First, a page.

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The colossal travesty of the Trump trial

Former U.S. President and Republican presidential candidate Donald Trump speaks to the media during his criminal trial at Manhattan Criminal Court in New York City, on May 30, 2024.
Former U.S. President and Republican presidential candidate Donald Trump speaks to the media during his criminal trial at Manhattan Criminal Court in New York City, on May 30, 2024. | MICHAEL M. SANTIAGO/POOL/AFP via Getty Images

Imagine getting arrested for a felony, but the district attorney never specifies the more serious crime the charge is based on in the indictment.

Now, picture this: it’s the final week of your grueling six-week trial when, at last, the prosecution discloses the secondary crime. Turns out, the hyped-up crime is also a mere misdemeanor, resting on even more underlying offenses.

Then, the DA conjures up three different theories of what those underlying crimes could be to magically upgrade both misdemeanors to that vaunted felony.

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Meanwhile, the judge instructs the jury to choose Theory A, B, or C for the underlying crimes of the second misdemeanor, which props up the first misdemeanor. In other words, the jurors aren’t compelled to agree on what the actual crime was — some can choose A, while others can choose B or C.

Fair? Due process? Presumption of innocence? Upholding the 6th Amendment’s guarantee “to be informed of the nature and cause of the accusation” made against you?


Yet that’s exactly what unfolded in the spurious conviction of Donald J. Trump. Predictably, a 12-member jury in deep blue Manhattan found the former president guilty of 34 felony counts for falsifying business records.

This absurdly high number — 34 — stems from a “hush money” payment, which is more commonly known as a “nuisance settlement” that celebrities typically make to dodge bad publicity. And it’s not illegal.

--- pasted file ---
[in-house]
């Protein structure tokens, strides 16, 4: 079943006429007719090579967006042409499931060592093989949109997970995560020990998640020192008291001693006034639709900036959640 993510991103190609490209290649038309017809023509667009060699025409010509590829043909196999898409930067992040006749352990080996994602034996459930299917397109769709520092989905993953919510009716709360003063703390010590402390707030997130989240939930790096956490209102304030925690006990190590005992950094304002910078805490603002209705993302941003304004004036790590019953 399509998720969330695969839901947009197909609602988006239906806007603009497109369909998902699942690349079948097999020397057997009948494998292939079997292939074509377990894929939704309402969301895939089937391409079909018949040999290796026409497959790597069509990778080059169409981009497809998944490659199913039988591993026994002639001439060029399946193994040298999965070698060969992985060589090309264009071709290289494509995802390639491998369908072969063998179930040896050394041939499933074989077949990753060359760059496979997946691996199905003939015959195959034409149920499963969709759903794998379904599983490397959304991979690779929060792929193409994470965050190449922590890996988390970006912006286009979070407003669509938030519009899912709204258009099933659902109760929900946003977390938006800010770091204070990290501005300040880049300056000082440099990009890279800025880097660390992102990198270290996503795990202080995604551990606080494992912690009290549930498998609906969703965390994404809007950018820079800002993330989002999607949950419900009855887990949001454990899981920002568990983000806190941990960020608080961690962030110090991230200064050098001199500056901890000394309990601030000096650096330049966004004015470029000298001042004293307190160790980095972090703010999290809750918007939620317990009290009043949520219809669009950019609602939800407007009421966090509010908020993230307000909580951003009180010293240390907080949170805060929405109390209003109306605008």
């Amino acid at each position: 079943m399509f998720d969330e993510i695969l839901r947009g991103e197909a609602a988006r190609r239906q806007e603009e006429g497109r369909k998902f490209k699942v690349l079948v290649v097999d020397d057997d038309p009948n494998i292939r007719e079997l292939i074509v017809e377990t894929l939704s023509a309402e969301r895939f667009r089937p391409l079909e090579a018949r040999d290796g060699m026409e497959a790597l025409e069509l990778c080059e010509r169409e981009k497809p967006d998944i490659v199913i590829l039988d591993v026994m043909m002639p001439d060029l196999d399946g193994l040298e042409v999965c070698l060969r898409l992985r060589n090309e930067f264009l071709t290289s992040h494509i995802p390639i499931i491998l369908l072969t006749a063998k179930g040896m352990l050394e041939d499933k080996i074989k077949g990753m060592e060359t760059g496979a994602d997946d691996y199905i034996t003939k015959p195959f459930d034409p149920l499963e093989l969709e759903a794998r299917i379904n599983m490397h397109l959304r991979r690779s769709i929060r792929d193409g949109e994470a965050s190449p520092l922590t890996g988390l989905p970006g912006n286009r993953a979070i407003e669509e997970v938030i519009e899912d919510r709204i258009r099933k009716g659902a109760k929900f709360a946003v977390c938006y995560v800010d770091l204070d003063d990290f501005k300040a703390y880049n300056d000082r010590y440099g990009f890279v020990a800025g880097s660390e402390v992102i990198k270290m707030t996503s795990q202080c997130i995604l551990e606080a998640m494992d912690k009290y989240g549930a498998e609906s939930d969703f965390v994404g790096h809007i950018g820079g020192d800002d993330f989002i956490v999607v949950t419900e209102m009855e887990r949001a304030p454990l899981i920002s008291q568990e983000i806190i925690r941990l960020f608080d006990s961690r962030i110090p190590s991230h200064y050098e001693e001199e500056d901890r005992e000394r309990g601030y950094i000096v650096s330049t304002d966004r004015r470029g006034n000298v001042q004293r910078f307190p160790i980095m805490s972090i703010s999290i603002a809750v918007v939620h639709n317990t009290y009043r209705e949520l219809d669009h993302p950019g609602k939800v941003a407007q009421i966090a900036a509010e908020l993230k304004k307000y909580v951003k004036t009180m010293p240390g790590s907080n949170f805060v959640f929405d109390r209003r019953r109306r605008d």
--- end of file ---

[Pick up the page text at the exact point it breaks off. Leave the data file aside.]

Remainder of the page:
Each of those inflated charges carries a penalty for imprisonment, so yes, the presumptive GOP presidential candidate could be jailed by allies of his Democrat rival.

This is not justice.

It is, however, social justice, and what we can expect from leftist courts moving forward.

Lady Justice, a frequent figure at courthouses, wears a blindfold, illustrating her impartiality. She bears a sword in one hand and balances scales in the other, embodying the principle of fair and unbiased treatment under the law, regardless of one’s social status, race, creed, background, etc. 

This concept of “equal justice” is firmly rooted in Scripture, such as Leviticus 19:15, which commands judges to treat the poor and the rich the same. Similarly, Proverbs 24:23 cautions against showing favoritism in judgment.

And while justice is upheld imperfectly, as it always will be, it’s still the standard for which we strive.

But social justice, on the other hand, isn’t blind.

With social justice, you’re already branded guilty, no matter the facts. If you’re white, you’re labeled an oppressor to be toppled. If you’re male, you’re deemed toxic and accused of crushing women. And if you’re Donald Trump, you’re just guilty because we despise your politics and will twist the law to convict you.